Officers responded to emergency calls via text messages
By Valerie Kalfrin
TAMPA, Fla. — A new $20 million communications system can't come soon enough for Tampa police officers, who responded to emergency calls via text messages Tuesday after a contractor sliced through a Verizon cable handling their radio system, officials said.
Radio communication long has been a safety concern among the rank and file, said Jimmy Meier, vice president of the West Central Florida Police Benevolent Association, the union representing Tampa police.
Meier was out of town during Tuesday's outage but said a similar cable problem with Verizon several months ago took out most of the primary channels on the police radio system.
"This is certainly a situation that needs to be looked into," Meier said today.
The police department plans to select a vendor within 45 days for the new system, which will transmit via microwaves instead of telephone lines, police spokeswoman Laura McElroy said. The project will be paid for through federal, state and local grants, including about $6 million of homeland security money earmarked to improve interoperability among local public safety agencies, she said.
"I don't know if it would be foolproof, but it would be much less likely for something like this to happen," she said.
Tuesday's outage occurred about 9:40 a.m. after a contractor working for Verizon cut through the underground cable at North 15th Street and East 17th Avenue while digging a path to install new cable, local Verizon spokesman Bob Elek said.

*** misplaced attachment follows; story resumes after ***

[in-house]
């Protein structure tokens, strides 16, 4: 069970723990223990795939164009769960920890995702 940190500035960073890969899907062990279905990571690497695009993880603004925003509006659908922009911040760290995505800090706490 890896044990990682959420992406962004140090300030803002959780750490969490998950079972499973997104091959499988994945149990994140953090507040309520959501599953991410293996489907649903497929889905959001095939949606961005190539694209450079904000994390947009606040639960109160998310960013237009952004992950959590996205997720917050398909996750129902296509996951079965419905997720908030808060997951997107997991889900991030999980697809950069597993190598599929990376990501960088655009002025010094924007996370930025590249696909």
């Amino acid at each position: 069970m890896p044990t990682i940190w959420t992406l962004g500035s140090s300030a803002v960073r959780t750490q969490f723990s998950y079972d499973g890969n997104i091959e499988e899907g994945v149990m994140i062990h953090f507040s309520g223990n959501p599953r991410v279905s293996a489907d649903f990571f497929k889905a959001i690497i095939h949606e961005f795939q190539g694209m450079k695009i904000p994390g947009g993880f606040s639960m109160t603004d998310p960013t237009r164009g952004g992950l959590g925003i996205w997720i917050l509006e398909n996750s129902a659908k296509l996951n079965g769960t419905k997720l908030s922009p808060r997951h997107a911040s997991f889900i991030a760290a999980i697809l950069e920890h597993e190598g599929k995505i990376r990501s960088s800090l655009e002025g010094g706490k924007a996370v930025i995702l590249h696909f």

The cable contained 2,400 pairs of copper lines that serviced 1,300 connections, including the police department, Elek said.
Verizon scrambled to restore service to the police by about 4 p.m. Tuesday, but some residential customers were without telephone service through today, Elek said. The outage was expected to be repaired fully by 8 p.m. today.
Elek estimated that Verizon cables have been cut accidentally about 375 times throughout Hillsborough, Pinellas, Pasco, Polk, Sarasota and Manatee counties. Not every cut results in an outage, he said.
McElroy said Tuesday's outage didn't affect response times for several reasons, among them a light load of emergency calls, "which was fortunate for us," she said.
As soon as the radio system began emitting a busy signal, dispatchers switched to the department's own antenna, she said. Officers for the most part could hear the dispatch center but had to respond through text messages via laptop computers in their patrol cars.
The officers were assigned to ride in pairs to handle the calls and responses, she said. They canceled all self-initiated calls and traffic stops to focus solely on communicating about calls for service.
Relying on laptops for communication is a backup plan that officers use during hurricane season and that officers used in the aftermath of Hurricane Andrew and Hurricane Charley, when phone lines are jammed, she said.
"It's obviously not an ideal situation, but the laptop becomes the lifesaver," she said.
Copyright 2008 Tampa Tribune